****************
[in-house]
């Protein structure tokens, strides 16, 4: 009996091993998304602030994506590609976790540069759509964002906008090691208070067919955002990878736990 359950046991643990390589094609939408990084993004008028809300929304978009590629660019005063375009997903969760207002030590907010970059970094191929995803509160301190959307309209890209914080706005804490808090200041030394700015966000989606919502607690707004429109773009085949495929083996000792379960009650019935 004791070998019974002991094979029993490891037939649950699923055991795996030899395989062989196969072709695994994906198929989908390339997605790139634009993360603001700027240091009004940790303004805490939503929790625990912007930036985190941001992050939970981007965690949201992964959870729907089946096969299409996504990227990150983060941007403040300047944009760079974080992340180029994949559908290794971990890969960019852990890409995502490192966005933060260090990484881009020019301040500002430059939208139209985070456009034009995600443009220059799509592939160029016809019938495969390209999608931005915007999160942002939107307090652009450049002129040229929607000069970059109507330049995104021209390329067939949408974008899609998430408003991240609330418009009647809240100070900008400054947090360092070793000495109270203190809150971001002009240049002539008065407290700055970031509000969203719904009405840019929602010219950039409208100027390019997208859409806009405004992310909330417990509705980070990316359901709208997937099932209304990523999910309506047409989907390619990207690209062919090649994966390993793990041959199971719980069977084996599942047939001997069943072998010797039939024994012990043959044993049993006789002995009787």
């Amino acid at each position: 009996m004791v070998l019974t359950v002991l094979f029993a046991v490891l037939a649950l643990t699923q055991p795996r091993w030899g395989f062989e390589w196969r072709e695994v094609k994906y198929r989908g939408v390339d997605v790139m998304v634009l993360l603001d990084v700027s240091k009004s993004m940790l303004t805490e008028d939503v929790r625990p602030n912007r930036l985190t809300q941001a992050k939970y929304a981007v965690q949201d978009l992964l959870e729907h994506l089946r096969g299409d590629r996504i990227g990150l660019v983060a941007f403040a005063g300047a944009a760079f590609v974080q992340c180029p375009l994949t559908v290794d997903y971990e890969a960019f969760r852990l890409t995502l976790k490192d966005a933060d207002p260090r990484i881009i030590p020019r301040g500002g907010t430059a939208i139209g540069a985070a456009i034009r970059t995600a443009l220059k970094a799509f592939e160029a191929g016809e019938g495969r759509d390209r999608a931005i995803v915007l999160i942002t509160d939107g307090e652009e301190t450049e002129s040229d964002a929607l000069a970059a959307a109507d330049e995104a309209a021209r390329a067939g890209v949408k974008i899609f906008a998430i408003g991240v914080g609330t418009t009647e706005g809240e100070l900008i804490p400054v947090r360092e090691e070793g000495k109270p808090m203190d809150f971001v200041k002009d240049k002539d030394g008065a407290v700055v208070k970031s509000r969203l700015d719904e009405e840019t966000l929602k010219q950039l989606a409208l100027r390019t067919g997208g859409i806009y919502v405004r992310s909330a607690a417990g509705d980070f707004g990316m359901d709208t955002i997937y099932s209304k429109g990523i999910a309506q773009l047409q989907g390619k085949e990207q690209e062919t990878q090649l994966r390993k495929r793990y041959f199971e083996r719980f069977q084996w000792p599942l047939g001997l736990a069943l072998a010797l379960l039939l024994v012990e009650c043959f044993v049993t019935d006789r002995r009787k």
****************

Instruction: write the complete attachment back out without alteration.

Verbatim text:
[in-house]
């Protein structure tokens, strides 16, 4: 009996091993998304602030994506590609976790540069759509964002906008090691208070067919955002990878736990 359950046991643990390589094609939408990084993004008028809300929304978009590629660019005063375009997903969760207002030590907010970059970094191929995803509160301190959307309209890209914080706005804490808090200041030394700015966000989606919502607690707004429109773009085949495929083996000792379960009650019935 004791070998019974002991094979029993490891037939649950699923055991795996030899395989062989196969072709695994994906198929989908390339997605790139634009993360603001700027240091009004940790303004805490939503929790625990912007930036985190941001992050939970981007965690949201992964959870729907089946096969299409996504990227990150983060941007403040300047944009760079974080992340180029994949559908290794971990890969960019852990890409995502490192966005933060260090990484881009020019301040500002430059939208139209985070456009034009995600443009220059799509592939160029016809019938495969390209999608931005915007999160942002939107307090652009450049002129040229929607000069970059109507330049995104021209390329067939949408974008899609998430408003991240609330418009009647809240100070900008400054947090360092070793000495109270203190809150971001002009240049002539008065407290700055970031509000969203719904009405840019929602010219950039409208100027390019997208859409806009405004992310909330417990509705980070990316359901709208997937099932209304990523999910309506047409989907390619990207690209062919090649994966390993793990041959199971719980069977084996599942047939001997069943072998010797039939024994012990043959044993049993006789002995009787």
């Amino acid at each position: 009996m004791v070998l019974t359950v002991l094979f029993a046991v490891l037939a649950l643990t699923q055991p795996r091993w030899g395989f062989e390589w196969r072709e695994v094609k994906y198929r989908g939408v390339d997605v790139m998304v634009l993360l603001d990084v700027s240091k009004s993004m940790l303004t805490e008028d939503v929790r625990p602030n912007r930036l985190t809300q941001a992050k939970y929304a981007v965690q949201d978009l992964l959870e729907h994506l089946r096969g299409d590629r996504i990227g990150l660019v983060a941007f403040a005063g300047a944009a760079f590609v974080q992340c180029p375009l994949t559908v290794d997903y971990e890969a960019f969760r852990l890409t995502l976790k490192d966005a933060d207002p260090r990484i881009i030590p020019r301040g500002g907010t430059a939208i139209g540069a985070a456009i034009r970059t995600a443009l220059k970094a799509f592939e160029a191929g016809e019938g495969r759509d390209r999608a931005i995803v915007l999160i942002t509160d939107g307090e652009e301190t450049e002129s040229d964002a929607l000069a970059a959307a109507d330049e995104a309209a021209r390329a067939g890209v949408k974008i899609f906008a998430i408003g991240v914080g609330t418009t009647e706005g809240e100070l900008i804490p400054v947090r360092e090691e070793g000495k109270p808090m203190d809150f971001v200041k002009d240049k002539d030394g008065a407290v700055v208070k970031s509000r969203l700015d719904e009405e840019t966000l929602k010219q950039l989606a409208l100027r390019t067919g997208g859409i806009y919502v405004r992310s909330a607690a417990g509705d980070f707004g990316m359901d709208t955002i997937y099932s209304k429109g990523i999910a309506q773009l047409q989907g390619k085949e990207q690209e062919t990878q090649l994966r390993k495929r793990y041959f199971e083996r719980f069977q084996w000792p599942l047939g001997l736990a069943l072998a010797l379960l039939l024994v012990e009650c043959f044993v049993t019935d006789r002995r009787k």